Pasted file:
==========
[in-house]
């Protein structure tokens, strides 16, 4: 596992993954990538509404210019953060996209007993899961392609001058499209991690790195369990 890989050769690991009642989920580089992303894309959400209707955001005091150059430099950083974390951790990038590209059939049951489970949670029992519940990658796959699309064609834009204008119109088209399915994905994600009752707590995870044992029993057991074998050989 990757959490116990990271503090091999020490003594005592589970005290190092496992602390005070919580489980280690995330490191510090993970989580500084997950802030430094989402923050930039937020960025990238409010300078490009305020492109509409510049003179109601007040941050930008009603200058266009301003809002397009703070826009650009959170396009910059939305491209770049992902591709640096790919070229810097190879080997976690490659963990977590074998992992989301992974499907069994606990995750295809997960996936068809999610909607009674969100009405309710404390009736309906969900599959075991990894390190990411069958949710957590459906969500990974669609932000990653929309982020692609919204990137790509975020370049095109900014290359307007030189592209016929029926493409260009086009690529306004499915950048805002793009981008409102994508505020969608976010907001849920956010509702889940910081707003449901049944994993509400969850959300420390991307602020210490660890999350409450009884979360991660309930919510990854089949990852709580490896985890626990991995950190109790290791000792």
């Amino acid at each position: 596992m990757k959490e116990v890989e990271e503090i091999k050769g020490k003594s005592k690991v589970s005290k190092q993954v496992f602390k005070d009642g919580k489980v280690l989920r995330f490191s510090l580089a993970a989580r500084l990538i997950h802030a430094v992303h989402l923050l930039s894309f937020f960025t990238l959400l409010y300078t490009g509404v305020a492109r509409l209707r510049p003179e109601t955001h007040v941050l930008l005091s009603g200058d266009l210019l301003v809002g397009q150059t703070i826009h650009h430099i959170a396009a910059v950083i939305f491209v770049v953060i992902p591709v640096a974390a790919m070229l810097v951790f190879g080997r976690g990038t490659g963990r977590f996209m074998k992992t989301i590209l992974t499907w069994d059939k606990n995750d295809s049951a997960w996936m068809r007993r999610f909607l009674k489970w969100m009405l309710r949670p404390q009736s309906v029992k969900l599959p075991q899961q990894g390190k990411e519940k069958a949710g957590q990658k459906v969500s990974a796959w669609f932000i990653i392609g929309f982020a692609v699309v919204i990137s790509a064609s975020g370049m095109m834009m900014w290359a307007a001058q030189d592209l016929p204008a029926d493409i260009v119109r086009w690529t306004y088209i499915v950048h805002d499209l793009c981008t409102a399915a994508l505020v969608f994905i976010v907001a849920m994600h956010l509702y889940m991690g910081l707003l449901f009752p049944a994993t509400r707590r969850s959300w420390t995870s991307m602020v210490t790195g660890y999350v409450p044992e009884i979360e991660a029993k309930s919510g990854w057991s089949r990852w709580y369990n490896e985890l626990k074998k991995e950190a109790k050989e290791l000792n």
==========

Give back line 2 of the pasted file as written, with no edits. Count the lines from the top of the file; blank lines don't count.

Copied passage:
């Protein structure tokens, strides 16, 4: 596992993954990538509404210019953060996209007993899961392609001058499209991690790195369990 890989050769690991009642989920580089992303894309959400209707955001005091150059430099950083974390951790990038590209059939049951489970949670029992519940990658796959699309064609834009204008119109088209399915994905994600009752707590995870044992029993057991074998050989 990757959490116990990271503090091999020490003594005592589970005290190092496992602390005070919580489980280690995330490191510090993970989580500084997950802030430094989402923050930039937020960025990238409010300078490009305020492109509409510049003179109601007040941050930008009603200058266009301003809002397009703070826009650009959170396009910059939305491209770049992902591709640096790919070229810097190879080997976690490659963990977590074998992992989301992974499907069994606990995750295809997960996936068809999610909607009674969100009405309710404390009736309906969900599959075991990894390190990411069958949710957590459906969500990974669609932000990653929309982020692609919204990137790509975020370049095109900014290359307007030189592209016929029926493409260009086009690529306004499915950048805002793009981008409102994508505020969608976010907001849920956010509702889940910081707003449901049944994993509400969850959300420390991307602020210490660890999350409450009884979360991660309930919510990854089949990852709580490896985890626990991995950190109790290791000792």